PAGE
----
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One of the strangest sports betting-related court cases in history just took another step into the land of the bizarre, where one of the most famous punters on the Americas side of the Atlantic, Billy Walters, continues a very public fight against insider-trading charges in a case that also involves perennial global top-ten golf pro Phil Mickelson.
Before you dismiss it all as boring business talk, here’s the latest in the juicy tale: Lawyers for Billy Walters filed a motion to dismiss the US federal-level case after it was revealed that one of the FBI investigators was involved in leaking case info to major news outlets such as the New York Times and the Wall Street Journal. Walters was charged last year with several counts of wire and securities fraud related to activity involving one of the US’s major dairy food producers, Dean Foods, primarily in 2012.
Both Walters, a known associate of ex-Dean Foods chairman Thomas Davis, and Mickelson profited handsomely from trades involving Dean Foods and another company connected to Davis, Darden Restaurants. The US’s Securities and Exchange Commission, when indicting Walters and Davis, alleged that Davis had leaked to Walters privileged information on many occasions from 2008 to 2013.
Walters was alleged to have profited by tens of millions of dollars throughout the scheme, which included some high comedy. According to an SEC statement on the case released last spring, Walters and Davis used prepaid cell phones — often known as “burner phones” due to the general lack of ID needed to use and purchase them – which show up frequently in these sorts of tales. Davis was also told by Walters at one point to refer to Dean Foods as the “Dallas Cowboys” during their phone conversations, just in case they were being monitored… which it seems they were.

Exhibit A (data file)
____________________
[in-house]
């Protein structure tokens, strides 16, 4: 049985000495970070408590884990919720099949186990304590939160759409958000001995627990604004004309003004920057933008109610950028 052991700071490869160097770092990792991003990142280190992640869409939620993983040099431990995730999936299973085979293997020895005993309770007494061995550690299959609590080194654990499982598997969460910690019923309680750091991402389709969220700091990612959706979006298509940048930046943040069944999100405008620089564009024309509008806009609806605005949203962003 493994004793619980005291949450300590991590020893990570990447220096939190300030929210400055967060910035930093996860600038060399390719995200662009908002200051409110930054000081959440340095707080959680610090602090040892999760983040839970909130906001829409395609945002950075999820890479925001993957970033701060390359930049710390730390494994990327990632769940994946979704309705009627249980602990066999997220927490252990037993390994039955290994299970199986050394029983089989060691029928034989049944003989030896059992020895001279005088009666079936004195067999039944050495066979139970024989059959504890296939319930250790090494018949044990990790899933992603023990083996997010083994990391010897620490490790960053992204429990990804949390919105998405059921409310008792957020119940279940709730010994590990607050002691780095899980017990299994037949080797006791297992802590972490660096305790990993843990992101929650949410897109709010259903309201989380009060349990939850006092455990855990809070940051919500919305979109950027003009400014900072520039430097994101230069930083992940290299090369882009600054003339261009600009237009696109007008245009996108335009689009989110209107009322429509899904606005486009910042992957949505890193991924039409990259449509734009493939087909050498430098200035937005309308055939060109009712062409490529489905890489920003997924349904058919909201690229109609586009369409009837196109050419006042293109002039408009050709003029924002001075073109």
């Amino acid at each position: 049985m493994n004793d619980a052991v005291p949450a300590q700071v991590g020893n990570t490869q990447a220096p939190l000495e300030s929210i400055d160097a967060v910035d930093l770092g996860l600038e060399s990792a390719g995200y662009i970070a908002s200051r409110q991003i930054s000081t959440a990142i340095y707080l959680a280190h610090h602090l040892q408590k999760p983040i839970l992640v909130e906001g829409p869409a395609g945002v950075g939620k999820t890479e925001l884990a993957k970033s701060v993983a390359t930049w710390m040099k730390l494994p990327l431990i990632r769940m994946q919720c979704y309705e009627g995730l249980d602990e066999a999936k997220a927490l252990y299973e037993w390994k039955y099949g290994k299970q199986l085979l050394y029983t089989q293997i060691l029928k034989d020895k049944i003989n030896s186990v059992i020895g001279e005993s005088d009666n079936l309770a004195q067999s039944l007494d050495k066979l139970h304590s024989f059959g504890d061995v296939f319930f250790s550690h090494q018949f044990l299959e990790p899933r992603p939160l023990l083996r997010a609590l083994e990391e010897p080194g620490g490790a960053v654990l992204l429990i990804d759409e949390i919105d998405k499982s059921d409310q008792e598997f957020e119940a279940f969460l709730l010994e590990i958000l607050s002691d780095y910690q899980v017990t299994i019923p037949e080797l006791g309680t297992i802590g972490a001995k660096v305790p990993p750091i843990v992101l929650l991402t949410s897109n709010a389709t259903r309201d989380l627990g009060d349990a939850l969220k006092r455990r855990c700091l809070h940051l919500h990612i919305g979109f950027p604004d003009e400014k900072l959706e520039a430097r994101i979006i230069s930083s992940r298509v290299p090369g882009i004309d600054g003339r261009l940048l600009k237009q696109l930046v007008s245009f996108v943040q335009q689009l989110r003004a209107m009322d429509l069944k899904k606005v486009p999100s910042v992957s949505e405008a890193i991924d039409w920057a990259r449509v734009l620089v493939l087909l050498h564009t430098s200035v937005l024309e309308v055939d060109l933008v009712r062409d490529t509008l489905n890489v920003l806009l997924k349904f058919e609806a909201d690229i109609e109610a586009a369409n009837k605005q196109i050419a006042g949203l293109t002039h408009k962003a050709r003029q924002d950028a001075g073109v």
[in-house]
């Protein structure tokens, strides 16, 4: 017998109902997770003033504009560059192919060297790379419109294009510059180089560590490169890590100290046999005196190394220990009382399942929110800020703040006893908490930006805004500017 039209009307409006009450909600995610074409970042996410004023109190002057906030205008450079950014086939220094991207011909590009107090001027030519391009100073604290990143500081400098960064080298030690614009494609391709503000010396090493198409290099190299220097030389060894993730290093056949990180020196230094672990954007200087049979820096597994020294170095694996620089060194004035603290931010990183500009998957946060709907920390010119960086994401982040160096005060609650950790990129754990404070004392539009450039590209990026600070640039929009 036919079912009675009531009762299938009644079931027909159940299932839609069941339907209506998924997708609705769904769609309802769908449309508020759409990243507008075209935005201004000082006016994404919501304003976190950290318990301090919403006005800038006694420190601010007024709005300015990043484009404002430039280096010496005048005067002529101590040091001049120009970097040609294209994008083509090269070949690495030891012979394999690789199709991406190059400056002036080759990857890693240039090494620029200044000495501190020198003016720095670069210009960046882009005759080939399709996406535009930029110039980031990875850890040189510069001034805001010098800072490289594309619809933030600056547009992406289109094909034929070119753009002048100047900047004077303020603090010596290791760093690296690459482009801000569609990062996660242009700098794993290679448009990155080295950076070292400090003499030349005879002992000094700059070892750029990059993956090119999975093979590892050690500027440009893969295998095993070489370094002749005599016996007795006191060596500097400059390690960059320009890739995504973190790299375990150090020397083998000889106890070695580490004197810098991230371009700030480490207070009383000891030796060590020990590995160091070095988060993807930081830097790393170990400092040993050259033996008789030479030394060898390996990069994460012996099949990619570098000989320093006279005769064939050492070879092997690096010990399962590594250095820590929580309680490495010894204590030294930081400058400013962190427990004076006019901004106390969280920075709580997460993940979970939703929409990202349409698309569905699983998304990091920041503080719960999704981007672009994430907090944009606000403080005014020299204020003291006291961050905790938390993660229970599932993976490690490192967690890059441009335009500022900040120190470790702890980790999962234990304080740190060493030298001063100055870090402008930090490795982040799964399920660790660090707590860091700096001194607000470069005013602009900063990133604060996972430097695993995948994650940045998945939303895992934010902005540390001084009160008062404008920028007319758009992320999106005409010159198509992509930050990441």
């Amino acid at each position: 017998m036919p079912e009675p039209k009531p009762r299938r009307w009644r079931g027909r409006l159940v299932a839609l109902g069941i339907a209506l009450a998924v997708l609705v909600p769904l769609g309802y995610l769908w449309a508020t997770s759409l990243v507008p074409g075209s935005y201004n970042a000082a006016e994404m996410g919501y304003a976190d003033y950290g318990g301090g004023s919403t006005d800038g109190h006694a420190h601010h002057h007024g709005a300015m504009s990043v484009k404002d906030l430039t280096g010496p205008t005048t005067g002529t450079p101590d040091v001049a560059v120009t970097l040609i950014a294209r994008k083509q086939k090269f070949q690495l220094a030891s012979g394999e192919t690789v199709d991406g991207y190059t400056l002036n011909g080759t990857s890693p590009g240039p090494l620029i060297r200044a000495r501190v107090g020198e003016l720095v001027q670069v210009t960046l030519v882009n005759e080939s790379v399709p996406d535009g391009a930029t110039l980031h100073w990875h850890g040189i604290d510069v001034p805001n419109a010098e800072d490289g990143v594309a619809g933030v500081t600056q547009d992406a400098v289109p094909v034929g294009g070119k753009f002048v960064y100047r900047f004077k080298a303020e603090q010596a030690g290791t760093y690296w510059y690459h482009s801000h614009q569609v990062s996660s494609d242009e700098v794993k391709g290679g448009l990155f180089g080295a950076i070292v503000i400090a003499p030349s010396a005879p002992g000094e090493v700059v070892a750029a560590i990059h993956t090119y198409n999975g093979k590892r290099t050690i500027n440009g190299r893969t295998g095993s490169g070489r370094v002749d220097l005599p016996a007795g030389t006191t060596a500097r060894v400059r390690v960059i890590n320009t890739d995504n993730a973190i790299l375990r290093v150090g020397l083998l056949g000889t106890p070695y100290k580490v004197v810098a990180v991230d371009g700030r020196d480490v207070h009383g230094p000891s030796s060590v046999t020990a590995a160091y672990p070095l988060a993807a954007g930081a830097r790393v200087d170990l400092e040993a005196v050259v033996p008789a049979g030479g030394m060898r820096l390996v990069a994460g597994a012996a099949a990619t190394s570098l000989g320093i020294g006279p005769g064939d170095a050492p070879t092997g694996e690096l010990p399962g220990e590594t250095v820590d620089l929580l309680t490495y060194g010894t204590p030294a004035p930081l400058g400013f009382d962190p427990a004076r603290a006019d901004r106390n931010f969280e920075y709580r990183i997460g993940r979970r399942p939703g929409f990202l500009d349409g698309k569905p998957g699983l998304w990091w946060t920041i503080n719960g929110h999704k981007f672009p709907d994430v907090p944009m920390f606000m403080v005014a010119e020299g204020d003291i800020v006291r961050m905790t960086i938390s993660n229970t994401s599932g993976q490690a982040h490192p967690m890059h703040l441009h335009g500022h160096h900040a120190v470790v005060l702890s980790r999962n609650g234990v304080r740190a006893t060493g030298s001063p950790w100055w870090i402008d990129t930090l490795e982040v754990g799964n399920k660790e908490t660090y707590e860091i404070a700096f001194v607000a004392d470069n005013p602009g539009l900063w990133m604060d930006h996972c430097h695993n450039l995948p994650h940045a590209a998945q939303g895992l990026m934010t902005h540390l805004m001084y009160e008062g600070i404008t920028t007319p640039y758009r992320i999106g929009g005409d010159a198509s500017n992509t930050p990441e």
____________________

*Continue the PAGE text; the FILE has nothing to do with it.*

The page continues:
Then there’s the Mickelson connection. Mickelson, a.k.a. “Lefty,” the five-time major winner (including the 2013 Open Championship at Muirfield), has long been renowned, if that’s the word for it, for being a high-stakes gambler off the links as well as on. Mickelson’s also been a long-time friend of Walters, who owns three golf courses in Las Vegas and isn’t too bad with the sticks himself. According to the SEC, Mickeslon was in debt to Walters over some sports-betting losses, and Walters advised – perhaps with a nod and a wink – that Mickelson should invest in some of the same Dean / Darden positions that Walters was taking. Mickelson did just that, made about a million himself, and used that money to pay back his debt to Walters.
It seemed for a while, when the Dean Foods probe was announced last year, that Mickelson might also be charged criminally in connection with the case. However, the SEC’s case against him was, seemingly, more tenuous, and he was instead sued as a “relief defendant,” meaning the government wanted only a refund of the money. Mickelson has already settled with the SEC, paying a $1.03 million fine for his “ill-gotten gains.” Truth is, Mickelson was probably fortunate to get away that cheap. He’d already been linked to both Billy Walters and another insider-trading scandal before, that one in 2014, involving Clorox and billionaire financier Carl Icahn.
Walters enjoyed no such luck. As a super-successful punter who’s even been featured on shows such as “60 Minutes” and on CNBC, he’s something of a target. Apparently, the case is so juicy that the US feds themselves couldn’t keep from leaking the details. Last month, the US’s Department of Justice confirmed that some information had been leaked; last week, that confirmation picked up more specifics when FBI agent David Chaves was announced as having confessed to leaking info to the Times and WSJ. (Chaves will now face criminal charges himself, according to last week’s updates.)
For Billy Walters, though, the confirmed leak represents a longshot opportunity: his lawyers have filed a motion to the court to toss out the insider-trading case in its entirety. That’s not necessarily going to happen, as the leak happened well after the financial crimes alleged to have been committed by Walters and Davis had long since occurred, but it’s also not unprecedented. It is though, another entertaining and newsworthy development in one of the strangest sports-betting cases of recent years.
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